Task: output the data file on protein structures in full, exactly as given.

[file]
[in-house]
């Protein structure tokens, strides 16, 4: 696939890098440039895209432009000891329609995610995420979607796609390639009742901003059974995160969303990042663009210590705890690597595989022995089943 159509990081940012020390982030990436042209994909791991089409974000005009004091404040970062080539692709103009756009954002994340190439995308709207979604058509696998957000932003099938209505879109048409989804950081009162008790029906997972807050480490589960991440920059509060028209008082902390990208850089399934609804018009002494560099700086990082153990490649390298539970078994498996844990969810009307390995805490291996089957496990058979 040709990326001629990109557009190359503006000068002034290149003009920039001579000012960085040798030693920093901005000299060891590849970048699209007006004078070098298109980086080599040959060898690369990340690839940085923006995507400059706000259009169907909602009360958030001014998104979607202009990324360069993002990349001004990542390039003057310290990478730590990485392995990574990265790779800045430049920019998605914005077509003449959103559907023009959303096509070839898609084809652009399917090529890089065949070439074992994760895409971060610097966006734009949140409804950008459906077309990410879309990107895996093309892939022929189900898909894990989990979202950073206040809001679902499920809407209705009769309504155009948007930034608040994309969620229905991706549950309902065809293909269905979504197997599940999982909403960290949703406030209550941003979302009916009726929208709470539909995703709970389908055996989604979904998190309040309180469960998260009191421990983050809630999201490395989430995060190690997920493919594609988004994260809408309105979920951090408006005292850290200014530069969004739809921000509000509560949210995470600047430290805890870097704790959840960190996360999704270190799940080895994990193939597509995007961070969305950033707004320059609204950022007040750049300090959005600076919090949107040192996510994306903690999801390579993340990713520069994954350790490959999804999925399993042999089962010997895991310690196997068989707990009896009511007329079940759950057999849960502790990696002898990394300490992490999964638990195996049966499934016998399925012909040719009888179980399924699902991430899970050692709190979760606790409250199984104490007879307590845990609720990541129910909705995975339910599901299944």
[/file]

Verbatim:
[in-house]
């Protein structure tokens, strides 16, 4: 696939890098440039895209432009000891329609995610995420979607796609390639009742901003059974995160969303990042663009210590705890690597595989022995089943 159509990081940012020390982030990436042209994909791991089409974000005009004091404040970062080539692709103009756009954002994340190439995308709207979604058509696998957000932003099938209505879109048409989804950081009162008790029906997972807050480490589960991440920059509060028209008082902390990208850089399934609804018009002494560099700086990082153990490649390298539970078994498996844990969810009307390995805490291996089957496990058979 040709990326001629990109557009190359503006000068002034290149003009920039001579000012960085040798030693920093901005000299060891590849970048699209007006004078070098298109980086080599040959060898690369990340690839940085923006995507400059706000259009169907909602009360958030001014998104979607202009990324360069993002990349001004990542390039003057310290990478730590990485392995990574990265790779800045430049920019998605914005077509003449959103559907023009959303096509070839898609084809652009399917090529890089065949070439074992994760895409971060610097966006734009949140409804950008459906077309990410879309990107895996093309892939022929189900898909894990989990979202950073206040809001679902499920809407209705009769309504155009948007930034608040994309969620229905991706549950309902065809293909269905979504197997599940999982909403960290949703406030209550941003979302009916009726929208709470539909995703709970389908055996989604979904998190309040309180469960998260009191421990983050809630999201490395989430995060190690997920493919594609988004994260809408309105979920951090408006005292850290200014530069969004739809921000509000509560949210995470600047430290805890870097704790959840960190996360999704270190799940080895994990193939597509995007961070969305950033707004320059609204950022007040750049300090959005600076919090949107040192996510994306903690999801390579993340990713520069994954350790490959999804999925399993042999089962010997895991310690196997068989707990009896009511007329079940759950057999849960502790990696002898990394300490992490999964638990195996049966499934016998399925012909040719009888179980399924699902991430899970050692709190979760606790409250199984104490007879307590845990609720990541129910909705995975339910599901299944």